Tuff is an igneous volcanic rock made up of rock and mineral fragments that are compacted with volcanic ash. In general, the grain size of the ash is below 4 mm (above 4 mm: volcanic breccia). The colour of tuff is variable (and strongly depends on its weathering and chemical composition), but it is mostly greyish, brown, or yellow It is a low-density, high-porosity rock that is often soft and porous and can therefore be scratched by metal objects. It is a relatively soft stone and it has been widely used for masonry construction in regions where it is available (e.g. Italy, Armenia, etc.).
Tuff stone blocks, Italy (A. Benedetti)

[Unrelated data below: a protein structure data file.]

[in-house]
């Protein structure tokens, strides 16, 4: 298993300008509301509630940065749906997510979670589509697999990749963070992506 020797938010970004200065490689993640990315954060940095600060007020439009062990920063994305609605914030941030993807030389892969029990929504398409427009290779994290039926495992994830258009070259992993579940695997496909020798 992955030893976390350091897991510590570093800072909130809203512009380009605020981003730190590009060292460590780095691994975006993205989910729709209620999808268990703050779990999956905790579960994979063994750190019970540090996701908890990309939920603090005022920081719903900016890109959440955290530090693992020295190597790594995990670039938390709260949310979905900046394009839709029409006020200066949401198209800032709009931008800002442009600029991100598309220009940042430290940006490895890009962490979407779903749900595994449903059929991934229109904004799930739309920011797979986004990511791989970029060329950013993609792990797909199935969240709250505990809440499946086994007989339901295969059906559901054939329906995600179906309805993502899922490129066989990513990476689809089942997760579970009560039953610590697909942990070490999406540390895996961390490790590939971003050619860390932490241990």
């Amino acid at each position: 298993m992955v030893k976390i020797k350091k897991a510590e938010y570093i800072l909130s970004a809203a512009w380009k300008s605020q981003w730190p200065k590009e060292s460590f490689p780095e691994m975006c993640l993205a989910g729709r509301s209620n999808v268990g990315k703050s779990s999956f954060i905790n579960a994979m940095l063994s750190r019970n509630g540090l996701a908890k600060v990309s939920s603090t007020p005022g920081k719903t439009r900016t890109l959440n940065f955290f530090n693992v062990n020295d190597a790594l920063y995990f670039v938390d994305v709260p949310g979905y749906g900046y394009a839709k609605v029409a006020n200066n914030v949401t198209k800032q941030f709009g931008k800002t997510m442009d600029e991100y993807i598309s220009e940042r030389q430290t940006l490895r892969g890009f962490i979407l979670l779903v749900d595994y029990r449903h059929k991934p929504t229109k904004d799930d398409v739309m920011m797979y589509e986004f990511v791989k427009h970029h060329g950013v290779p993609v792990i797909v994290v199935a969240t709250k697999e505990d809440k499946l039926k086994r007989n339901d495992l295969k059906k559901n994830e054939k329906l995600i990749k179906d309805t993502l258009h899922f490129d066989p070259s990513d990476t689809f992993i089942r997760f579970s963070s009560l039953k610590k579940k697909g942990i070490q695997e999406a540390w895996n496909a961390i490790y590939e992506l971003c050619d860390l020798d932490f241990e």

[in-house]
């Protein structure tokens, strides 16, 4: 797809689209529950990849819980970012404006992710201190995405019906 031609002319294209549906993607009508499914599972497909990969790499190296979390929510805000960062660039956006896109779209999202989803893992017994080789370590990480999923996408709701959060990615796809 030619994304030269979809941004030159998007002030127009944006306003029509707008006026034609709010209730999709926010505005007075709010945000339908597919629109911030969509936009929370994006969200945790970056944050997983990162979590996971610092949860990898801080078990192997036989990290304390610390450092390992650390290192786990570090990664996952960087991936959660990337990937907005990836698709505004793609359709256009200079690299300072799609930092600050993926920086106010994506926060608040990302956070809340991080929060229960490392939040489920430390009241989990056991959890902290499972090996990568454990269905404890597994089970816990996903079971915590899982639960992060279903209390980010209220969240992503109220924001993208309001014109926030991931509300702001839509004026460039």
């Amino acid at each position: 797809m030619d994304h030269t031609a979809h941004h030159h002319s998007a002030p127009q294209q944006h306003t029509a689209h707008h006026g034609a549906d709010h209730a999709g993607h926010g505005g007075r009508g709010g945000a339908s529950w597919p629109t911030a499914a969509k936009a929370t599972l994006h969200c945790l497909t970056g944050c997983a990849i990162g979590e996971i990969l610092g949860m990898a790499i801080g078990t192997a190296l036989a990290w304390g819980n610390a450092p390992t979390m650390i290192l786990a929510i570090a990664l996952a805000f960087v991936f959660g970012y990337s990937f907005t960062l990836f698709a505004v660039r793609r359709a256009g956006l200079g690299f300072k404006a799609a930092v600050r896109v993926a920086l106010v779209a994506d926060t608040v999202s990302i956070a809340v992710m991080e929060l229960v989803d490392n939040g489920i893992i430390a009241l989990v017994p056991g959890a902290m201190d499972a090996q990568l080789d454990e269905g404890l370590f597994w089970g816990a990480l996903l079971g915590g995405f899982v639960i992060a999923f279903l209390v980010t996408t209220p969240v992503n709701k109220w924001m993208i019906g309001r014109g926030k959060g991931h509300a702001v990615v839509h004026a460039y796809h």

A view of Sovana, Italy - most buildings are built using tuff masonry and the city was built on a tuff cliff (http://ilcasale1742.it/en/)
Tuff stone was used for the construction of Bourbon del Monte Palace (16th century), Sovana, Italy (www.fototoscana.it)
Tuff stone used in modern wall construction, Italy (A. Benedetti)
A wall built using dressed tuff stone exterior wythe over a rubble masonry in San Giuliano damaged in the 2002 Molise earthquake, Italy (A. Benedetti)
Tuff stone masonry in Algiers, Algeria was affected by the 2003 Boumerdes earthquake (M. Farsi)